Rind’s paintings exude memories of hometown

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AS Rind’s paintings have been on display in the Revivers Art Gallery and have received commendable applause by art lovers. The artist has displayed a collection of his paintings that depict women with work done in bright acrylics on canvas. The show is to continue till November 14, 2011 for the maximum number of people to come in and see Rind’s magnificent works on display. Rind was born in Rahim Yar Khan in 1960, a city famous for its rich cultural heritage. Bold in his experiment with colours, Rind has always created the effects of embossing and carving in his individual style. Most works heavily reflect the features and moods of women in his hometown.
This exhibition too carries display works depicting women. He shows beautiful curvaceous women wearing bright colours in their typically rural clothes of a ghaghra and choli, carrying parrots, and or fishes, with verses written behind them in a wonderfully intricate calligraphic style. He uses acrylic on canvas and for another effect in his figurative work makes use of ink. Rind’s cache of paintings carries a strong cultural influence of his area, as his paintings are deeply influenced by the regional aesthetics, splendour, colours and motifs. The presence of the animals exudes an aura of romance and mystery, as well as some secret symbolism that the artist carries inside him. Most of the verses that are used in the paintings are those of Faiz while one or two belong to Ghalib, in order to emphasise the mood and temperament of each painting. Rind’s style is painting abstract figures of women in an impressionist style with thick outlines. The women are adorned with colourful ethnic jewlerry in distinctive styles.
Rind has been painting since 1986. He qualified in Fine Arts from the Central Institute of Arts and Crafts in Karachi where he is based today in 1988 and has worked in ‘super realism’ as he has earlier said, till 1993. His paintings today all remind one of him dabbling in styles of impressionism, cubism, and abstract art as each of these elements are depicted in his paintings. He has also worked on Quranic calligraphic paintings and has drawn world famous mosques besides introducing a new typeface.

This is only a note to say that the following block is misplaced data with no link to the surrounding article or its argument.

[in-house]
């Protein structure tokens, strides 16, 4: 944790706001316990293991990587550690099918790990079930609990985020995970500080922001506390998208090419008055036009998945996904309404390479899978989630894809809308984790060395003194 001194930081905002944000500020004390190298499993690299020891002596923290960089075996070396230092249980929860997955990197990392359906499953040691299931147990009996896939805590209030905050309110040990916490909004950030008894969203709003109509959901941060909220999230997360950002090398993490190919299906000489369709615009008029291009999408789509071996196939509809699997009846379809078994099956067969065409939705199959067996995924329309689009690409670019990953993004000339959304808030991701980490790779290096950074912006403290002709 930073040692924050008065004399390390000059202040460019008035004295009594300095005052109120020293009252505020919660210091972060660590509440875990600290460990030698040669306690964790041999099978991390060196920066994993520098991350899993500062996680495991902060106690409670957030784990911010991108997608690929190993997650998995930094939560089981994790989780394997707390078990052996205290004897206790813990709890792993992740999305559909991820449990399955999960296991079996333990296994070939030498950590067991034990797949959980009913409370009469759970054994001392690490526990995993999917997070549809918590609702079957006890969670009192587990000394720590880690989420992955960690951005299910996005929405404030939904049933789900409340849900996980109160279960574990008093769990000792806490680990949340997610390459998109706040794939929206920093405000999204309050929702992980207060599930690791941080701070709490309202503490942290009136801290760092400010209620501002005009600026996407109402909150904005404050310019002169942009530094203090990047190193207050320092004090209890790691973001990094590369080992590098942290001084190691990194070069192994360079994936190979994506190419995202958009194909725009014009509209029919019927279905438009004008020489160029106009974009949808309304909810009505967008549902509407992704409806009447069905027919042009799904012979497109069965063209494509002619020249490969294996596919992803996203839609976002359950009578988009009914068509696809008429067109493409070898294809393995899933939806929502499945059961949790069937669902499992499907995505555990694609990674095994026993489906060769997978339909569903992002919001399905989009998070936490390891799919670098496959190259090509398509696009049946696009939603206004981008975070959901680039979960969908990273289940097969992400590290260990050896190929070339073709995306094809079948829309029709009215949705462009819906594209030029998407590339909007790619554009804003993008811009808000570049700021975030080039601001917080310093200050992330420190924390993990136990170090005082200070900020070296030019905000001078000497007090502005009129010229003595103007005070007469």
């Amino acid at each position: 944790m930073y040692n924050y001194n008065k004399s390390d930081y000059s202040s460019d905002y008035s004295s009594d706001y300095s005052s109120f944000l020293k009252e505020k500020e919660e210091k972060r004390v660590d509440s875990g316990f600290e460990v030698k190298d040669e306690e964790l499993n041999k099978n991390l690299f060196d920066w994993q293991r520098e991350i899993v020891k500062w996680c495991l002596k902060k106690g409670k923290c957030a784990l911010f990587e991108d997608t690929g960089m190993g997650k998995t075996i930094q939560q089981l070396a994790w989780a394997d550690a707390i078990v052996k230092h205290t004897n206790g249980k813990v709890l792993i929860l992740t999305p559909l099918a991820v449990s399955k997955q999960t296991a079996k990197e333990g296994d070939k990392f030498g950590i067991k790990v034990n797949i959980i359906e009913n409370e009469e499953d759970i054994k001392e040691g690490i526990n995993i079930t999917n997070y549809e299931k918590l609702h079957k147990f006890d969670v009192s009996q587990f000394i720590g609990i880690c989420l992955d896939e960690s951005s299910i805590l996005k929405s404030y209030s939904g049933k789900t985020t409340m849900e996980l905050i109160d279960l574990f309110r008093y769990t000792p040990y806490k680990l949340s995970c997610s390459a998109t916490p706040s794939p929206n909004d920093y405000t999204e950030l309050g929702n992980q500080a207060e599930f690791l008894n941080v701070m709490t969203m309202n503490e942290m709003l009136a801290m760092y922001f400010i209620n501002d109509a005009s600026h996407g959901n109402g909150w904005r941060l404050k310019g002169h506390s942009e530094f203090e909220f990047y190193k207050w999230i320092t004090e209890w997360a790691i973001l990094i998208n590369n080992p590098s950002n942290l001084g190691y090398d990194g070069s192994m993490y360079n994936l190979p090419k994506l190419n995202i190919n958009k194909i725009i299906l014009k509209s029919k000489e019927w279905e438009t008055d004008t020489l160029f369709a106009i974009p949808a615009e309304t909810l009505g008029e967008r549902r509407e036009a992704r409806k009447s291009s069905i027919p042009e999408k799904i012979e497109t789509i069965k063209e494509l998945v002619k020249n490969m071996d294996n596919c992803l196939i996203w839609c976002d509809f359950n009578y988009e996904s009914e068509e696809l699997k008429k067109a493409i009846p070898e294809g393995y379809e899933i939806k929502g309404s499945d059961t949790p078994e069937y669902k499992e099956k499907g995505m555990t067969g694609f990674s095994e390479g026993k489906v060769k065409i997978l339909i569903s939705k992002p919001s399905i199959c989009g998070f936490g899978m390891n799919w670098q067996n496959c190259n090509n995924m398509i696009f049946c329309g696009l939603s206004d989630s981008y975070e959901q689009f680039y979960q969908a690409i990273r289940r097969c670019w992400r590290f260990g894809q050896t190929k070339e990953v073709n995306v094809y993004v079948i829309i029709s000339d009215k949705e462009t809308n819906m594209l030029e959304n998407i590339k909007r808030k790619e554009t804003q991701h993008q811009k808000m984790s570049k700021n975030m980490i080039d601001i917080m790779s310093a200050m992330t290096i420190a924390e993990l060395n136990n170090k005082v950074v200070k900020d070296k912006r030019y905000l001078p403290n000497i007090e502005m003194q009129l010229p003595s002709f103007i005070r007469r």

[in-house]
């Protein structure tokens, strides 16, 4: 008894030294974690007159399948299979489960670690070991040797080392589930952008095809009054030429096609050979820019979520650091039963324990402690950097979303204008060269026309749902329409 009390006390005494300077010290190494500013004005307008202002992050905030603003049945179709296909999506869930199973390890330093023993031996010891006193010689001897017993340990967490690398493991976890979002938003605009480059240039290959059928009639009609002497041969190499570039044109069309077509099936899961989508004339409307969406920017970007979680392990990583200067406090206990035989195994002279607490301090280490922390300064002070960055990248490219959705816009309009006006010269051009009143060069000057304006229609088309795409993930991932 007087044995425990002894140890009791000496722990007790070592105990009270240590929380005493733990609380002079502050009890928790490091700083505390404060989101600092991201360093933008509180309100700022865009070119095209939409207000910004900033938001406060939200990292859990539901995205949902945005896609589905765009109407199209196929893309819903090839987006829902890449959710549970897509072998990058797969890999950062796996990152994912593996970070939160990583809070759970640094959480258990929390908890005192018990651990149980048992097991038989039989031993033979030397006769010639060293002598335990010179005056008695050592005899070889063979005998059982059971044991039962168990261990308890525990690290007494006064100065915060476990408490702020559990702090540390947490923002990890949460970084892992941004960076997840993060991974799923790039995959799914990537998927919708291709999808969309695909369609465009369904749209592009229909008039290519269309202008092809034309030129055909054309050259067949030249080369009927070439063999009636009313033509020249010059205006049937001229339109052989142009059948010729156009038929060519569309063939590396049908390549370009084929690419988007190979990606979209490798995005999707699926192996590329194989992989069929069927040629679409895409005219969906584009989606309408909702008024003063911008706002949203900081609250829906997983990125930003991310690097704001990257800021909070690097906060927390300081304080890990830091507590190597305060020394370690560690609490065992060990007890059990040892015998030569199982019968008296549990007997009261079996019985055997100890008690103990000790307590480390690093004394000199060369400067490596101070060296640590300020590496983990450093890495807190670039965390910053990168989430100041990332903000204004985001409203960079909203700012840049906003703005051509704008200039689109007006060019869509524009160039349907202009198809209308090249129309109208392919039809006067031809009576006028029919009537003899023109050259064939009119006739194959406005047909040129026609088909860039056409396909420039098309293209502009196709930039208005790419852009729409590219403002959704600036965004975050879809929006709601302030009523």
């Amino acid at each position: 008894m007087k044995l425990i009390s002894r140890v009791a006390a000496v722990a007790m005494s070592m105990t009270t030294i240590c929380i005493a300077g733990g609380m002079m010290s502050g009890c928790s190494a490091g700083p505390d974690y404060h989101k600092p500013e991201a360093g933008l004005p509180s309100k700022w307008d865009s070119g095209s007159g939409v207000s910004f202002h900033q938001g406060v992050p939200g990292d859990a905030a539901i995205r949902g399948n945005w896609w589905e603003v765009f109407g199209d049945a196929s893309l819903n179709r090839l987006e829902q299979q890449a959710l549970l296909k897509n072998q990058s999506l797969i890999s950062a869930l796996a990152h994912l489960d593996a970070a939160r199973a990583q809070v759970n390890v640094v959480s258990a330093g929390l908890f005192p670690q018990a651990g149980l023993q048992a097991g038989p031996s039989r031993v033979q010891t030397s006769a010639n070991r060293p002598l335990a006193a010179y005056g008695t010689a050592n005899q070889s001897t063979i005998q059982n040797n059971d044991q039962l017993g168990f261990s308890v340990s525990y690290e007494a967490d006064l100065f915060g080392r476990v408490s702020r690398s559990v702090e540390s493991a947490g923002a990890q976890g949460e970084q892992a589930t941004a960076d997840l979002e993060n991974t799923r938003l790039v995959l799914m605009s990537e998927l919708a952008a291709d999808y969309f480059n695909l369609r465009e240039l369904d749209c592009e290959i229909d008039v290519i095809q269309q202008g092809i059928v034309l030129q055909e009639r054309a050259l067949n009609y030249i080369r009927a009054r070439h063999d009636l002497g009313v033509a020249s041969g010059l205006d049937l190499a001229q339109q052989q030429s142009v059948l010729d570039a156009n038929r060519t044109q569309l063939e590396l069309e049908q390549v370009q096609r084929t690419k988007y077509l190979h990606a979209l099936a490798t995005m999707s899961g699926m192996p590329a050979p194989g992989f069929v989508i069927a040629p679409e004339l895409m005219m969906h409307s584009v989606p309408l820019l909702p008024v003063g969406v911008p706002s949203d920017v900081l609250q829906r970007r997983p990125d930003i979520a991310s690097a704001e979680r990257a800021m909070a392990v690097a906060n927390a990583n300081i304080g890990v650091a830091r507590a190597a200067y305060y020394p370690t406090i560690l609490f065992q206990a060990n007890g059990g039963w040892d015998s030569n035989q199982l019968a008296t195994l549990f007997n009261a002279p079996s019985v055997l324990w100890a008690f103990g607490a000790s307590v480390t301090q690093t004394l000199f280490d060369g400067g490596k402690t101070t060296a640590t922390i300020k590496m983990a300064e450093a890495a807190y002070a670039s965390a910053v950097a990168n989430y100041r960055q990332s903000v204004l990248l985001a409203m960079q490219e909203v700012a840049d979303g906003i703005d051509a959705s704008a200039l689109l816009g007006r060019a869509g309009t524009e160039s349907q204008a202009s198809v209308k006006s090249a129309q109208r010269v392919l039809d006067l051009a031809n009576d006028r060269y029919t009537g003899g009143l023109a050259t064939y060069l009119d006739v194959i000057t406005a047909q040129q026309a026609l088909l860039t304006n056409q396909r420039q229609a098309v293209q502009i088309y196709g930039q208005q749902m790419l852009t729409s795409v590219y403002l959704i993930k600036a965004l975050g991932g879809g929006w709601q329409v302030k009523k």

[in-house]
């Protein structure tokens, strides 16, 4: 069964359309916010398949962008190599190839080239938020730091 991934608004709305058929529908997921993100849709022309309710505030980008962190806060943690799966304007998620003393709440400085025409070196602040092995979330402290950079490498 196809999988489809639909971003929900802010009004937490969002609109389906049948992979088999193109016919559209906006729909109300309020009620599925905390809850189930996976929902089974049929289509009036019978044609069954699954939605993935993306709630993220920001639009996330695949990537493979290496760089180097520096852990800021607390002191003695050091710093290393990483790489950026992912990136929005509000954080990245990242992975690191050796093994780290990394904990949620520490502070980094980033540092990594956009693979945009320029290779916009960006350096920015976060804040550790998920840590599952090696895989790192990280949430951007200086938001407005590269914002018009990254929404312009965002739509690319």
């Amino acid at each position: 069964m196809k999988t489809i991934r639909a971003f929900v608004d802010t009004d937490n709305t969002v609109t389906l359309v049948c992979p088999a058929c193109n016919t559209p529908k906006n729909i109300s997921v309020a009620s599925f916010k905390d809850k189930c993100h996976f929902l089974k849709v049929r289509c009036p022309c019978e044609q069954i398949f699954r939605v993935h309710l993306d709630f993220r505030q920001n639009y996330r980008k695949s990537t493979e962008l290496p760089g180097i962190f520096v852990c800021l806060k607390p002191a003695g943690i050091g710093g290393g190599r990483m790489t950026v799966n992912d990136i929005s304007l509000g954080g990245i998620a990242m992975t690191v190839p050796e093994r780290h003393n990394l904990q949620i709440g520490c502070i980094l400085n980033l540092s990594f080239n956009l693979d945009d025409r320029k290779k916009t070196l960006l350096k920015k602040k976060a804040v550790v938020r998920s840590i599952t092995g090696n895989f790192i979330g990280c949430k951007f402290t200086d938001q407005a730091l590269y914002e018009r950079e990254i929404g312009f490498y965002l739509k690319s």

Rind, besides participating in numerous group exhibitions, has so far held three solo exhibitions. The sounds and smells and colours of Rind’s hometown have always haunted him it seems, though in no sense do these memories seem to be unpleasant. Rind’s style of drawing jewellery and forms are reminiscent of a son of the soil returning home, to announce his heritage and even though there has been an effort to stylise the figures and enhance the design element, the colours claim a distant relationship with the desert. Sara Anjum, curator of the Reviver’s Art Gallery, told Pakistan Today that the exhibition is expected to go really well till its last show. “We have had about 27 paintings booked out of the 52 that are on display,” she said, pointing out that there are many more prospective buyers for Rind’s wonderful art.